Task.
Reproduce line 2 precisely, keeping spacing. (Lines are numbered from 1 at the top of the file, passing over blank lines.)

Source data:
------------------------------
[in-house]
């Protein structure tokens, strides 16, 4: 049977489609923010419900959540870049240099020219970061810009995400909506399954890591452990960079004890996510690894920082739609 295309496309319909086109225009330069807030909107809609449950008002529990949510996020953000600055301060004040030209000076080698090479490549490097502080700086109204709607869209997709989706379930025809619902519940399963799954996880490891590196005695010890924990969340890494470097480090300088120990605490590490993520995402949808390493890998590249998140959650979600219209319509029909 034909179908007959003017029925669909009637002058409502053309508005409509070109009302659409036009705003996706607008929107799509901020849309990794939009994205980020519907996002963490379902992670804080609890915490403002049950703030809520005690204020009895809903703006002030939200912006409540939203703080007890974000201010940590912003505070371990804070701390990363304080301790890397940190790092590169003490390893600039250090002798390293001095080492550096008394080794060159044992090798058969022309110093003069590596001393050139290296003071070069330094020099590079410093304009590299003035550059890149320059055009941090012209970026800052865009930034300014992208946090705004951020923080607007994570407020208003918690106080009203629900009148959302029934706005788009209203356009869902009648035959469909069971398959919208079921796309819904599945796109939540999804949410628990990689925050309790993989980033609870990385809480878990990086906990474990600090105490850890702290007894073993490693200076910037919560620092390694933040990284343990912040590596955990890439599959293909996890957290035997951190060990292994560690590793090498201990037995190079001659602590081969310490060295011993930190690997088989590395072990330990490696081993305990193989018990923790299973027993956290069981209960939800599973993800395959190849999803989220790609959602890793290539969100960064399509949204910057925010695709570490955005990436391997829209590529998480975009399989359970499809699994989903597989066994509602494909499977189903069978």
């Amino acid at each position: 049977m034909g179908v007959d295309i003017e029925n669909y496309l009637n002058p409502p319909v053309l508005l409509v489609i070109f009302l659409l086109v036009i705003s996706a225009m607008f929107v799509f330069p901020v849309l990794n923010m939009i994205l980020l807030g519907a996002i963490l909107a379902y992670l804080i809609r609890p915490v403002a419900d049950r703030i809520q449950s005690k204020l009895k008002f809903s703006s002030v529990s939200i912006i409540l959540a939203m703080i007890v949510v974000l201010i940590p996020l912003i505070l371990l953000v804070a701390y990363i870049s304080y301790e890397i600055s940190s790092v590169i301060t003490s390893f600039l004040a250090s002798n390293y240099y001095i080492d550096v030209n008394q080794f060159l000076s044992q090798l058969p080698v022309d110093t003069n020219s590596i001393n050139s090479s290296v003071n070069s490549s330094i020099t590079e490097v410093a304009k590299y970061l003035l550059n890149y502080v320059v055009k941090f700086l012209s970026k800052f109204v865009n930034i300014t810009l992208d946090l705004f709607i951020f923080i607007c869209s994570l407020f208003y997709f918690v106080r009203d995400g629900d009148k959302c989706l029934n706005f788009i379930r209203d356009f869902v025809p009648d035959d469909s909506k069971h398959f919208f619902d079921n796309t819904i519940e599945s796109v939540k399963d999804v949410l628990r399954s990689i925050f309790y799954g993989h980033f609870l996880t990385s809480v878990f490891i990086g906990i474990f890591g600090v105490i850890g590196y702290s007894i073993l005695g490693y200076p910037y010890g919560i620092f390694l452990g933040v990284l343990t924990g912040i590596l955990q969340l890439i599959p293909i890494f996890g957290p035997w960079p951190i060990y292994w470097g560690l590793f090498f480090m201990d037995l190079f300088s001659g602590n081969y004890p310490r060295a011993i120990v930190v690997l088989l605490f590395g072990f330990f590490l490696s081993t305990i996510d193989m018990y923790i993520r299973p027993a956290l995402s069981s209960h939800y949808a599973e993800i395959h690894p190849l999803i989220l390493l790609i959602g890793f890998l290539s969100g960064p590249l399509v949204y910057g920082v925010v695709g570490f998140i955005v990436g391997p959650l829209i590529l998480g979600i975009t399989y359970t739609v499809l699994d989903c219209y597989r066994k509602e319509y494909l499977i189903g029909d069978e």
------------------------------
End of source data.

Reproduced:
């Protein structure tokens, strides 16, 4: 049977489609923010419900959540870049240099020219970061810009995400909506399954890591452990960079004890996510690894920082739609 295309496309319909086109225009330069807030909107809609449950008002529990949510996020953000600055301060004040030209000076080698090479490549490097502080700086109204709607869209997709989706379930025809619902519940399963799954996880490891590196005695010890924990969340890494470097480090300088120990605490590490993520995402949808390493890998590249998140959650979600219209319509029909 034909179908007959003017029925669909009637002058409502053309508005409509070109009302659409036009705003996706607008929107799509901020849309990794939009994205980020519907996002963490379902992670804080609890915490403002049950703030809520005690204020009895809903703006002030939200912006409540939203703080007890974000201010940590912003505070371990804070701390990363304080301790890397940190790092590169003490390893600039250090002798390293001095080492550096008394080794060159044992090798058969022309110093003069590596001393050139290296003071070069330094020099590079410093304009590299003035550059890149320059055009941090012209970026800052865009930034300014992208946090705004951020923080607007994570407020208003918690106080009203629900009148959302029934706005788009209203356009869902009648035959469909069971398959919208079921796309819904599945796109939540999804949410628990990689925050309790993989980033609870990385809480878990990086906990474990600090105490850890702290007894073993490693200076910037919560620092390694933040990284343990912040590596955990890439599959293909996890957290035997951190060990292994560690590793090498201990037995190079001659602590081969310490060295011993930190690997088989590395072990330990490696081993305990193989018990923790299973027993956290069981209960939800599973993800395959190849999803989220790609959602890793290539969100960064399509949204910057925010695709570490955005990436391997829209590529998480975009399989359970499809699994989903597989066994509602494909499977189903069978």